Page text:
Student and staff mobility. Bureaucratic barriers to mobility should be eliminated in cooperation with the stakeholders among governmental bodies. State funding of academic mobility should be significantly increased. To prevent brain drain, students should be offered prospects for professional development through social partnership with employers.
Conference panel on Bologna process in Belarus (December 2016, mostly in Russian)
Academic freedoms and principles of university autonomy. Guarantees of citizens’ and institutions’ rights to free teaching, learning, research, and protection from government interference should be codified in legislation. Institutional autonomy should be guaranteed in organisational, financial, personnel, and academic spheres. Administrative barriers to creating freely functioning student unions, trade unions, and other public associations should be eliminated.
Transparency and involvement of a wide range of stakeholders. The institutions responsible for the implementation of the Bologna principles should provide stakeholders and the public with up-to-date information on the progress of reform. The Advisory Group on Support for the Belarus Roadmap should engage a wider spectrum of stakeholders in its activity, including NGOs and business and student associations, as well as facilitate regular expert dialogue.
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Belarusian diplomacy in 2016 – annual foreign policy digest
In 2016, Belarusian diplomats succeeded in getting rid of most Western sanctions, improving the international legitimacy of the national parliament, regularising dialogue with Europe, and converting Poland from a strong critic into a good partner.
Nevertheless, they failed to make Lukashenka fully presentable to his peers in Europe, alienated Ukraine’s political elite, botched export growth and diversification of the export market, and turned Lithuania from a supporter into a foe.
Belarus Digest offers its summary of Belarusian diplomacy’s achievements and failures over the past year.
A farewell to EU sanctions. In February, Belarusian diplomacy scored a major victory when the European Union ended travel bans and asset freezes against most individuals and all companies from Belarus.
Meanwhile, in the months preceding the final removal of sanctions, the Belarusian authorities failed to systematically improve the human rights, democracy, and the rule of law situation in the country.
Geopolitical considerations played the decisive role in the EU's decision, even if European officials denied it. In the regional security context, Europe decided against rebuking Belarus, which had previously acted as a fairly independent player.
Maintaining an ‘optimistic status quo’ with the US. Unlike Europe, the United States refrained from definitively removing sanctions against Belarus. However, Washington remunerated Minsk for its renunciation of overtly repressive policies by suspending economic sanctions repeatedly.
Belarus and the United States focused their dialogue on regional security issues. They also resumed military cooperation.
President Alexander Lukashenka chose to become personally engaged in these talks. He received several mid-level US envoys without giving diplomatic protocol too much mind.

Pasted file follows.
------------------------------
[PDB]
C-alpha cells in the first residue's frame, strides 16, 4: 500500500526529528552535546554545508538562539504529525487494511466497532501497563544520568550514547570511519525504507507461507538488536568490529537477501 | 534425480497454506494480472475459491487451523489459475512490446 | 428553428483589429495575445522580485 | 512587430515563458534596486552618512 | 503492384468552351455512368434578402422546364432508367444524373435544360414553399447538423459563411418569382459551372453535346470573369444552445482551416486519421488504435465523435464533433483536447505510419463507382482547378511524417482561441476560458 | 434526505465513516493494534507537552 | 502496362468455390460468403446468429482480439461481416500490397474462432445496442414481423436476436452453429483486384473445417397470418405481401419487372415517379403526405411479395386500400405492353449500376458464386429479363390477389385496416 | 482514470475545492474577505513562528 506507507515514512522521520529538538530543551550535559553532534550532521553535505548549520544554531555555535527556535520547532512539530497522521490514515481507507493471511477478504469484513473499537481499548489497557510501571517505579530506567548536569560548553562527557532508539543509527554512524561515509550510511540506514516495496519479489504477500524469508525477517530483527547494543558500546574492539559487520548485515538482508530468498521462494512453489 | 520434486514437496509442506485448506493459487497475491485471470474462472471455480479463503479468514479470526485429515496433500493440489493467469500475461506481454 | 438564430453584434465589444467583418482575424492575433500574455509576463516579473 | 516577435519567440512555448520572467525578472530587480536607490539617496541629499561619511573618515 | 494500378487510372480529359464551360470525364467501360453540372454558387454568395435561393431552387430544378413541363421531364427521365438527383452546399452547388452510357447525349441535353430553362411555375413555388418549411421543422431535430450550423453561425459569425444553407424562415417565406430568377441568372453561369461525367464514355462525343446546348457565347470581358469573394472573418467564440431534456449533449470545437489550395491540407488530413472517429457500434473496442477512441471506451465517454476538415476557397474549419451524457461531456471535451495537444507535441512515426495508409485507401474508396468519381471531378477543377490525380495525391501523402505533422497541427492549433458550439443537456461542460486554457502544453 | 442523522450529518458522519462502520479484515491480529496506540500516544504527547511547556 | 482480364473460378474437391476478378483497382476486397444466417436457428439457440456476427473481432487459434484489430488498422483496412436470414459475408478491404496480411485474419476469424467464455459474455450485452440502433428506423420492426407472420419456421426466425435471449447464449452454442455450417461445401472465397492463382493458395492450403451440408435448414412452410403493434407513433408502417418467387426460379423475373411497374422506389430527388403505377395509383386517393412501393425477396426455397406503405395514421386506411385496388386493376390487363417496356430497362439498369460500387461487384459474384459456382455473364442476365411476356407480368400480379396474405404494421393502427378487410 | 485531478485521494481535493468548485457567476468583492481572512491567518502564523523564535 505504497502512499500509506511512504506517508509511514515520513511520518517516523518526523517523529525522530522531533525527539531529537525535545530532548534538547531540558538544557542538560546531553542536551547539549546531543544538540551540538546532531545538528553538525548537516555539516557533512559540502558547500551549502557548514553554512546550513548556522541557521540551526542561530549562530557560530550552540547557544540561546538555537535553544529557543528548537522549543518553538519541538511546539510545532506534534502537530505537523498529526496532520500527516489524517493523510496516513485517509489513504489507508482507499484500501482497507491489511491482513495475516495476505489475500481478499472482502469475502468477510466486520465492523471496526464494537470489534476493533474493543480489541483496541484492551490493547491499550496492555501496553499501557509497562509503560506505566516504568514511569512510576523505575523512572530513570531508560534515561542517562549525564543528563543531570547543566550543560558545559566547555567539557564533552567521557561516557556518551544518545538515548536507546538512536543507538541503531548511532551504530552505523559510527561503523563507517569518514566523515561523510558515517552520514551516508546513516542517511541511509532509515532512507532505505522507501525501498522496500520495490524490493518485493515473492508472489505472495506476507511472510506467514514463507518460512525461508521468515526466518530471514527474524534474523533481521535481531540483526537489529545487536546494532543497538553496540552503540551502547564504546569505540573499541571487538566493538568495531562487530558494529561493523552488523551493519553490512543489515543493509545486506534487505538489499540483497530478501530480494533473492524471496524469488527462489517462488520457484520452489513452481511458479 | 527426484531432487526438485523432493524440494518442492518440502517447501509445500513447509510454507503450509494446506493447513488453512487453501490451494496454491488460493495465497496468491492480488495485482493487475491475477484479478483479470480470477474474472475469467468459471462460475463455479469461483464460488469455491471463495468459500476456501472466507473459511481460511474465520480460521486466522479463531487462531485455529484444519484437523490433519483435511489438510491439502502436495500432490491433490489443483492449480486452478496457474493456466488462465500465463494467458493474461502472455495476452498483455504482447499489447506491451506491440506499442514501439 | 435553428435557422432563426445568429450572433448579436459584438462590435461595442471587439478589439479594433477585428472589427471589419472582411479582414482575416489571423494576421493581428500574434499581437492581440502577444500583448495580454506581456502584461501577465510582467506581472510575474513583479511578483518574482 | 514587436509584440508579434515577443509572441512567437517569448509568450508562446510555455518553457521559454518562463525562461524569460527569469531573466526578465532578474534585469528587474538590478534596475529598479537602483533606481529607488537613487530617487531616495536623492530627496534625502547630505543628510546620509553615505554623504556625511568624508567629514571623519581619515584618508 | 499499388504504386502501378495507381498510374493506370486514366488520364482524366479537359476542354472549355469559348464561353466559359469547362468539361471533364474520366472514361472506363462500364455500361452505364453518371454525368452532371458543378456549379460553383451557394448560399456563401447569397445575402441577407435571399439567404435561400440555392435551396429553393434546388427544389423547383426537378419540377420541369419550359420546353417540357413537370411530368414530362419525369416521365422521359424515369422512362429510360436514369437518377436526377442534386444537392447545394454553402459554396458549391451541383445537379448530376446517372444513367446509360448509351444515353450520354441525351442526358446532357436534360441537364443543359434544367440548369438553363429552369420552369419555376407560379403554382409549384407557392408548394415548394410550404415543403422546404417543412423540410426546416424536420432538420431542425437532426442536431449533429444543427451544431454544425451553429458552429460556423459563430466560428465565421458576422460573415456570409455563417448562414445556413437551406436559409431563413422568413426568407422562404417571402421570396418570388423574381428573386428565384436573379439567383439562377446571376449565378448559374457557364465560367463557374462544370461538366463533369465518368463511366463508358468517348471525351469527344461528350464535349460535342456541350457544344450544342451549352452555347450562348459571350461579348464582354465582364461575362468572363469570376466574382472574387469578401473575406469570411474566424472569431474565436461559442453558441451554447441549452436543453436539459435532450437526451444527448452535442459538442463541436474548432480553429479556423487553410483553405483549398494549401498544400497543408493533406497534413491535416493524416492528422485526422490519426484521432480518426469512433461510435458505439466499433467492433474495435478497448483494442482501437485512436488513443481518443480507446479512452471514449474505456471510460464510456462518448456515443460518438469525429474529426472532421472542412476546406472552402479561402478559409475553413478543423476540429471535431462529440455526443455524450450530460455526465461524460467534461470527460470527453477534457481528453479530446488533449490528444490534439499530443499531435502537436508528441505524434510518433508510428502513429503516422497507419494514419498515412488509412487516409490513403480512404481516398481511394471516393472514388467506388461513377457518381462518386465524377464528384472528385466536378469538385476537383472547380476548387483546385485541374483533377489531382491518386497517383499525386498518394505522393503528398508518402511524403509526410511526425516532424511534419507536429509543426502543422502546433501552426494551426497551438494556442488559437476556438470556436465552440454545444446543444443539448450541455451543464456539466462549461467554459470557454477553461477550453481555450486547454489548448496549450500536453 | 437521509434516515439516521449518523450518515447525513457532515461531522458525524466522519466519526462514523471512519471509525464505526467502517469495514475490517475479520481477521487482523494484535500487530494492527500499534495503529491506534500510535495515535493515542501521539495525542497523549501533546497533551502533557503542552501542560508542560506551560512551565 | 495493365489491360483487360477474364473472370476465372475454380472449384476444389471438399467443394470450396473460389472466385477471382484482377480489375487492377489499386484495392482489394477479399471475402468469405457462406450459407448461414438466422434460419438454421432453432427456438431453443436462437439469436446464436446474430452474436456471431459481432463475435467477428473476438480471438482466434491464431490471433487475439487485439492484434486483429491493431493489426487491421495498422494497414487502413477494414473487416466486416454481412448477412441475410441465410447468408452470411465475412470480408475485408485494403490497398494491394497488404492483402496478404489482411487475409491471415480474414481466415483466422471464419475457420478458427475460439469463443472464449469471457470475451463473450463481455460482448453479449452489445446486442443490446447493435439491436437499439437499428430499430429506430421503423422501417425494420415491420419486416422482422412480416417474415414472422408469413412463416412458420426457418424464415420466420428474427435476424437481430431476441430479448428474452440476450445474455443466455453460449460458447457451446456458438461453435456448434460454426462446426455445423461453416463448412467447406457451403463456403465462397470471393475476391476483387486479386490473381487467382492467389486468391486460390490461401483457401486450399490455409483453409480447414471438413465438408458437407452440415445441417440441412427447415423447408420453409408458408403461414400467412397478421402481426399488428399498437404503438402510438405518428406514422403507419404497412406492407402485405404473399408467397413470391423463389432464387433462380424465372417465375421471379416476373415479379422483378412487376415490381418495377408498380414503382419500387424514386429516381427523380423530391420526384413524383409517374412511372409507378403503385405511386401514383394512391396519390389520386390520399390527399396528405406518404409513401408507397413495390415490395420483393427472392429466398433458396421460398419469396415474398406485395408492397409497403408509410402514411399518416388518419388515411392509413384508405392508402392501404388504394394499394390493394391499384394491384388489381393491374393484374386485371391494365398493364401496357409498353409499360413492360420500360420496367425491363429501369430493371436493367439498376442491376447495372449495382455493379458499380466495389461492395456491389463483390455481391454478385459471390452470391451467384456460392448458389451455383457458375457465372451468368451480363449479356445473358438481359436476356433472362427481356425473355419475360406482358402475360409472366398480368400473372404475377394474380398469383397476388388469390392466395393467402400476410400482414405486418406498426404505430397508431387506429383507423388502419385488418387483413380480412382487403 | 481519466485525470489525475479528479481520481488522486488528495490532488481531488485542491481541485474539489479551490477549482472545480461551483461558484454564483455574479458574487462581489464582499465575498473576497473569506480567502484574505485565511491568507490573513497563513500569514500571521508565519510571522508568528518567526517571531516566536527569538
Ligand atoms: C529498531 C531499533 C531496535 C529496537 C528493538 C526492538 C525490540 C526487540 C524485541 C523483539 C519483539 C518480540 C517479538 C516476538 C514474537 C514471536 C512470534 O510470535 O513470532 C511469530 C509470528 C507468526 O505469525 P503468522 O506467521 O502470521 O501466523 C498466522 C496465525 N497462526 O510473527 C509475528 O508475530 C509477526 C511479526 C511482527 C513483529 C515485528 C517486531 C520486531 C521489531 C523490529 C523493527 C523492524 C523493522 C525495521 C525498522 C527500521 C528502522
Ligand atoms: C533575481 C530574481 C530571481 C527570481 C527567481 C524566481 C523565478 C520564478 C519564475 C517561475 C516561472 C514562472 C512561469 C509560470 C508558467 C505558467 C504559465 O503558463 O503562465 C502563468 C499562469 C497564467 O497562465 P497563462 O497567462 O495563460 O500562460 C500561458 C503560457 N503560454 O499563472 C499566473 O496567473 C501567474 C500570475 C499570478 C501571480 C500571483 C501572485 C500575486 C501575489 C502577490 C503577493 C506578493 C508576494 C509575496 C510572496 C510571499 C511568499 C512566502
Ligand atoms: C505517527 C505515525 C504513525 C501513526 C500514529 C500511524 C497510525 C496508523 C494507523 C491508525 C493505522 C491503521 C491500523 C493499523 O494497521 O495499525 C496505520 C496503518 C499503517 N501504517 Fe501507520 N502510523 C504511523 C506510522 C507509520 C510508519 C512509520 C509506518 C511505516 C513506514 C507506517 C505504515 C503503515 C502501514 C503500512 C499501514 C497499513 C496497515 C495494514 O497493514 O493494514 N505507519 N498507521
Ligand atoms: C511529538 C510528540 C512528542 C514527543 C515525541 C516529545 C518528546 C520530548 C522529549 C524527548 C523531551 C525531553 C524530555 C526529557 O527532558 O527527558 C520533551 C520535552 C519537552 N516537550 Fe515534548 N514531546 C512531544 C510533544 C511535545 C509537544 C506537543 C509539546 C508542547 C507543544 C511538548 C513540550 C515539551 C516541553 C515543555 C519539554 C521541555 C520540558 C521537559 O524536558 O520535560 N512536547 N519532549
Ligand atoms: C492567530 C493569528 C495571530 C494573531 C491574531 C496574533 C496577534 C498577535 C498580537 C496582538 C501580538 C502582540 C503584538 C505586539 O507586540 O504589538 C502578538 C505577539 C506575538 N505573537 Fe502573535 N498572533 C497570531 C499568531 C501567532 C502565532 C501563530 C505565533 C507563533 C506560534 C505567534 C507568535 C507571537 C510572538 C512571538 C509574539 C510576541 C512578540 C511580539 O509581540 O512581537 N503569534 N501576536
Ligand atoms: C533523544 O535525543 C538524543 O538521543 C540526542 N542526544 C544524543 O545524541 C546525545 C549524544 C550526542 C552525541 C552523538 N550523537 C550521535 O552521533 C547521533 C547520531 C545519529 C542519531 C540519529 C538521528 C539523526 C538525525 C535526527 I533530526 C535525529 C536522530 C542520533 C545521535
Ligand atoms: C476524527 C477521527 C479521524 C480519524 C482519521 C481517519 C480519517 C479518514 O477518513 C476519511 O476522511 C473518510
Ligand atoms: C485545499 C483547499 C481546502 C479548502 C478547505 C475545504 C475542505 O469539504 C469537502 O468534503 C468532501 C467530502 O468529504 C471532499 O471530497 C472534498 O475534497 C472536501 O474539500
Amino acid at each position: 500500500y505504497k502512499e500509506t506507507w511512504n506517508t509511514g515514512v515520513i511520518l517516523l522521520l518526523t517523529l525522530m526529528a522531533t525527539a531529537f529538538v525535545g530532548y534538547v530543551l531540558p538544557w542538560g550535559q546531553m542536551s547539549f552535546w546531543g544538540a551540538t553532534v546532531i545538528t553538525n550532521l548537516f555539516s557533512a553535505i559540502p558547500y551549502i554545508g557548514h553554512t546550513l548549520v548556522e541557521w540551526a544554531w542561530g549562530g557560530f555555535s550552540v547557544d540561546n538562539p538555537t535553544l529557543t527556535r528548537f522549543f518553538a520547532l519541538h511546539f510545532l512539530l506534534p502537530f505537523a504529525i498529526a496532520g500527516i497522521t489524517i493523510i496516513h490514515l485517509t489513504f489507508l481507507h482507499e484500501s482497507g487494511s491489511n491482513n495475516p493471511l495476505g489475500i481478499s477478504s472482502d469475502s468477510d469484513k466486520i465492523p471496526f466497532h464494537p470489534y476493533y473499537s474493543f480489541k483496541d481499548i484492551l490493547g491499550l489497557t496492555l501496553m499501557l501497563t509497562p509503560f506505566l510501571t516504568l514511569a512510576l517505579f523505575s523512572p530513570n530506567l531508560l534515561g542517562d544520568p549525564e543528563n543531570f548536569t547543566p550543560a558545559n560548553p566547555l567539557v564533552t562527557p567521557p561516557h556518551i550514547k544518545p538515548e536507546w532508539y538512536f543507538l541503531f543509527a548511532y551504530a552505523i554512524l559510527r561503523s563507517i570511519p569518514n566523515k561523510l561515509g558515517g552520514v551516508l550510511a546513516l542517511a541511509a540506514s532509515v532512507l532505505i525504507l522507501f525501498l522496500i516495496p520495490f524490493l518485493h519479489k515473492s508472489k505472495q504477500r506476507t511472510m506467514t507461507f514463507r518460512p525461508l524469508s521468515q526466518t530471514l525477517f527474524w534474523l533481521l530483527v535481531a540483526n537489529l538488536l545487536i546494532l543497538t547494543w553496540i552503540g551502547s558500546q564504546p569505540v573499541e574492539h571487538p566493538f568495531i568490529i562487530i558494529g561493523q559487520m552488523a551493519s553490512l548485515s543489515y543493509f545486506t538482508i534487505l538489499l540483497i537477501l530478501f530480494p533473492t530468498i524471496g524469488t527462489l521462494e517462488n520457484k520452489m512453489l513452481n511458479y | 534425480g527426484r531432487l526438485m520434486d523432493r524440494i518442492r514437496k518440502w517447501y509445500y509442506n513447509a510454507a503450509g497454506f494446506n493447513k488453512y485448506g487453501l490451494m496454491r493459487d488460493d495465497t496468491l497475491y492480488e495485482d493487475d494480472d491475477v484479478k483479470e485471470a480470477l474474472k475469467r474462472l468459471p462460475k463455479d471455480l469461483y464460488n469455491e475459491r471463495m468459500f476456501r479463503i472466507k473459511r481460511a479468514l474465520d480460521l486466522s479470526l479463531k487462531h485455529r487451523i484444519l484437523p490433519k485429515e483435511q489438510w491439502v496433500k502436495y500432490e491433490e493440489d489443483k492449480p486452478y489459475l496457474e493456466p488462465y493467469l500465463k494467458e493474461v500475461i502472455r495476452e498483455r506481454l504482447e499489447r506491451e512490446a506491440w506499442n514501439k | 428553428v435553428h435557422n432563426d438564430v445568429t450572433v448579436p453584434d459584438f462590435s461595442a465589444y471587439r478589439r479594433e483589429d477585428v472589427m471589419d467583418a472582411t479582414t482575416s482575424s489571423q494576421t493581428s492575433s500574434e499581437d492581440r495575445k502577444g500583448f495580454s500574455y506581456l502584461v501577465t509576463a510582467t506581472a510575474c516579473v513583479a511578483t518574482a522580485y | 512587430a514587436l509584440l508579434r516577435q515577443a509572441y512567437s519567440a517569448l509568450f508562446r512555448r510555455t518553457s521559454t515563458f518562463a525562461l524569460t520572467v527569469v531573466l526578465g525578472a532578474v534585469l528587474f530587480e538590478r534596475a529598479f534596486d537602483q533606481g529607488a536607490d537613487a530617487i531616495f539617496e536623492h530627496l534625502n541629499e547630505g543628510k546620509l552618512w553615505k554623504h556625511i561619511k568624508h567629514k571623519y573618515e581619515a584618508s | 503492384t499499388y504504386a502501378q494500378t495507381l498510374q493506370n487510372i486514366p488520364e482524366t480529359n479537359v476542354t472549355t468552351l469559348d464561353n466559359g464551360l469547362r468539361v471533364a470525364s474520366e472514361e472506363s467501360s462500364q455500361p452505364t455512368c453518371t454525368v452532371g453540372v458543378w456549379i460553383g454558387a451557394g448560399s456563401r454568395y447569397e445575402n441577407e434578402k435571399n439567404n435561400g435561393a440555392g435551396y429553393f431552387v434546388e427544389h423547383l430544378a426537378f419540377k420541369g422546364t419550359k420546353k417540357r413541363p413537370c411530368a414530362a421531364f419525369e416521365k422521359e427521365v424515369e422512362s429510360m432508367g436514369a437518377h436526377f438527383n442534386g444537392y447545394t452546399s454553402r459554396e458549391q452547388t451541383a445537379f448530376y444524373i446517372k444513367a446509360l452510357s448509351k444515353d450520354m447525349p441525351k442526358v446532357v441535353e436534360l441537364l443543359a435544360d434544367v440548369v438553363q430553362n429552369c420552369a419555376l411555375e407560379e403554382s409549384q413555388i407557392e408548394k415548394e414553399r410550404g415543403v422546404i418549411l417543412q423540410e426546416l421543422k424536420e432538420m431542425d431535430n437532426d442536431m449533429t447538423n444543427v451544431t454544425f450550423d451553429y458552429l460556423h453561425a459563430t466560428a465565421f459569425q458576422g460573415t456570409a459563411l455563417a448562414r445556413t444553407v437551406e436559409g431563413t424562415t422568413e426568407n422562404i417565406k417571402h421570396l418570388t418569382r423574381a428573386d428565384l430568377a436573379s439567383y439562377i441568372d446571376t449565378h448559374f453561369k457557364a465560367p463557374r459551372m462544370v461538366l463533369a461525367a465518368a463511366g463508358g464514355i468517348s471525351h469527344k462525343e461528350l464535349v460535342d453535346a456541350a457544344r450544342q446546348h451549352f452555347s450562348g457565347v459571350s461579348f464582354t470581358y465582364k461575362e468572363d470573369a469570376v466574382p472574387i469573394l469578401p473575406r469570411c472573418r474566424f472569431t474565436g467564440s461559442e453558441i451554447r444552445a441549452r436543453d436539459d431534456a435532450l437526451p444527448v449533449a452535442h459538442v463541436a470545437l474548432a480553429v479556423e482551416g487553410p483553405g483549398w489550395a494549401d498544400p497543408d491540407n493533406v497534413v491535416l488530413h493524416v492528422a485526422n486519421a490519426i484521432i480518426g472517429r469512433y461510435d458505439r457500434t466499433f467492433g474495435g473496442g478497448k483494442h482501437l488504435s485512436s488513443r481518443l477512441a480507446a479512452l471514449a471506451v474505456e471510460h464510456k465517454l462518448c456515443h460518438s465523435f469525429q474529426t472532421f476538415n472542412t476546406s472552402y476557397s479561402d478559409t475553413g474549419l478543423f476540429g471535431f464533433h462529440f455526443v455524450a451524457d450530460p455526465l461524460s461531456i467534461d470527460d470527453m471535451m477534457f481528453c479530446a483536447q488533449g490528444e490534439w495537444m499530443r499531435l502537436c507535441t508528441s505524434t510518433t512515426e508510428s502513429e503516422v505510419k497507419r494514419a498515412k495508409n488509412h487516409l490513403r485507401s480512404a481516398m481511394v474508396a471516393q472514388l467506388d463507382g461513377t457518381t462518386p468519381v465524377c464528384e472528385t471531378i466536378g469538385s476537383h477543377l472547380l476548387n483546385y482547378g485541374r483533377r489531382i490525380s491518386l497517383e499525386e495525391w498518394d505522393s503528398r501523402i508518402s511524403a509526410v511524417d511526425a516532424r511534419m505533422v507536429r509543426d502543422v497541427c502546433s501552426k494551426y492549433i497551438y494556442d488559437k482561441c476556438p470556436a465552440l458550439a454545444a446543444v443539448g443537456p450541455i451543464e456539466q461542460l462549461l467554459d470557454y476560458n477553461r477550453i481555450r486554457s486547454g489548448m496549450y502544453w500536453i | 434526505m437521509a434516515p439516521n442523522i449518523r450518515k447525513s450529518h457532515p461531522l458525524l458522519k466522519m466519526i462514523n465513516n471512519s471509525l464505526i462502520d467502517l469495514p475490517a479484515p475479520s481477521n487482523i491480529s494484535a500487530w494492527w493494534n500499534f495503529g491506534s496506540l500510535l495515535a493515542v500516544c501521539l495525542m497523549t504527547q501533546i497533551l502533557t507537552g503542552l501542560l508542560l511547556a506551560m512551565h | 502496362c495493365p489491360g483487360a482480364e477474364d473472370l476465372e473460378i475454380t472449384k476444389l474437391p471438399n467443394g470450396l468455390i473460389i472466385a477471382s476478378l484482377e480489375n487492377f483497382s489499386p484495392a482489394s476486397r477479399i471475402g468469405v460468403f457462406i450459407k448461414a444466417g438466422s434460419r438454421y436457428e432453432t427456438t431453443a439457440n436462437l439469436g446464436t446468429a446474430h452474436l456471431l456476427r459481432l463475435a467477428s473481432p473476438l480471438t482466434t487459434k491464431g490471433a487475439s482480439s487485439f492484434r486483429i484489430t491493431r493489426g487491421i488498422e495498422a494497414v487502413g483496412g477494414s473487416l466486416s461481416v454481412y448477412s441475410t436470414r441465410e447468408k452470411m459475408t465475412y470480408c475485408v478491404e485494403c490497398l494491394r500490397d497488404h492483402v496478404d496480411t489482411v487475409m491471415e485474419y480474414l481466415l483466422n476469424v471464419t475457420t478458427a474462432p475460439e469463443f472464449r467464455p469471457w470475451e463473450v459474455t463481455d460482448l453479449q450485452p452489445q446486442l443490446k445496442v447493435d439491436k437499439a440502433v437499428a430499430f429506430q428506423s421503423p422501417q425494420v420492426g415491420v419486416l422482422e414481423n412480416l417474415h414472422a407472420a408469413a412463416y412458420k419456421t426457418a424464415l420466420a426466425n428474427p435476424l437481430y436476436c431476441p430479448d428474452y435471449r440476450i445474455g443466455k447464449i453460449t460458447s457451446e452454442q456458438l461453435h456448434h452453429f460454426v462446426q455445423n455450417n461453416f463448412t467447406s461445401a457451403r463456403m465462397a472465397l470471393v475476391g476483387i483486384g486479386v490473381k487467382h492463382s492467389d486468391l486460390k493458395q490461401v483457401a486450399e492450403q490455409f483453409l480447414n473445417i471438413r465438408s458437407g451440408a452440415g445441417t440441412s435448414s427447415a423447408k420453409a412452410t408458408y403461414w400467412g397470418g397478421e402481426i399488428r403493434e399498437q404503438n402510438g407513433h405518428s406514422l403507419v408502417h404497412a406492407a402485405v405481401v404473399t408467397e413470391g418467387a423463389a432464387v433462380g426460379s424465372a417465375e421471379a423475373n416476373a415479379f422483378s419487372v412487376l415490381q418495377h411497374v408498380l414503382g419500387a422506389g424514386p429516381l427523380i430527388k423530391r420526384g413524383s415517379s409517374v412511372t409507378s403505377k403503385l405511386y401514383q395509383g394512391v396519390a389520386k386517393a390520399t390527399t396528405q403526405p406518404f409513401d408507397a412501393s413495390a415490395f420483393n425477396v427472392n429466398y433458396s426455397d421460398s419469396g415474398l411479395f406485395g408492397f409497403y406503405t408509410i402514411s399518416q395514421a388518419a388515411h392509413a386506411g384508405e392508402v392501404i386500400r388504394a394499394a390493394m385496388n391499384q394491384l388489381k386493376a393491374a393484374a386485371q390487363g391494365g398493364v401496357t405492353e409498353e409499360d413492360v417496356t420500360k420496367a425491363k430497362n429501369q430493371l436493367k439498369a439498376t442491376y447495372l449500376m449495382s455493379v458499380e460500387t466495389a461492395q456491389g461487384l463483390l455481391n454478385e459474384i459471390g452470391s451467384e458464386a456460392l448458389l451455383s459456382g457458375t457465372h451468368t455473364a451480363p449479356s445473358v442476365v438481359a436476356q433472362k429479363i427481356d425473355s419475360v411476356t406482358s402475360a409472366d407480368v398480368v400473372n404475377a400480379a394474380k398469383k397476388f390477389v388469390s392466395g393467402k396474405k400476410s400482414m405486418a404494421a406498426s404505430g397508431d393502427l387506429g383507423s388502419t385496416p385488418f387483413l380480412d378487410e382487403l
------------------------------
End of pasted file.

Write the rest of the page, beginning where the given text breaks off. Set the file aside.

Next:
Similar to Europe, the United States prioritised Belarus’s distancing from Russia’s assertive behaviour in the region over long-time concerns for human rights and democracy. However, the lack of progress in these areas precluded further improvement of bilateral ties.
Mainstreaming dialogue with Europe. In 2016, Belarus developed high-intensity relations with Europe, in both institutional and bilateral dimensions.
Hardly a month went by without high or mid-level EU emissaries coming to Minsk or Belarusian officials visiting Brussels. Belarus and the EU launched a new format for structured dialogue, the Coordination Group.
While high-level bilateral exchanges with many EU countries has become quasi-routine, Belarusian diplomacy remained most successful in strengthening bilateral contacts with Central and South-East European nations, leaving the 'old' Europe behind.
Lukashenka has remained a political outcast in Europe. His only ‘visit to Italy’ in May was a mere face-saving encounter with an Italian ceremonial official on the way to his meeting with the Pope.
Befriending Poland. Regional security considerations and genuine economic interests have encouraged Warsaw to pursue greater engagement with Minsk, putting aside ‘ideological superstitions’.
The two countries managed to re-establish multifaceted interagency contacts, which included long-taboo parliamentary cooperation. However, they stopped short of highest-level meetings. Poland also cut down its support for the opposition in Belarus and considered shutting down Belsat, the only independent Belarusian TV channel, which it supports financially.
It is not clear what Warsaw got in return, besides strengthened economic cooperation and hesitant signs that Belarus is turning away from Russia.
Meanwhile, several unresolved issues, mostly related to ethnic minority rights and trans-border contacts, have hampered a full normalisation of bilateral relations.
Fending off Lithuania’s diatribe. Although Belarusian-Polish relations improved, Belarusian-Lithuanian relations deteriorated. The two countries’ disagreement over the construction of the Belarusian NPP near their shared border caused a crisis.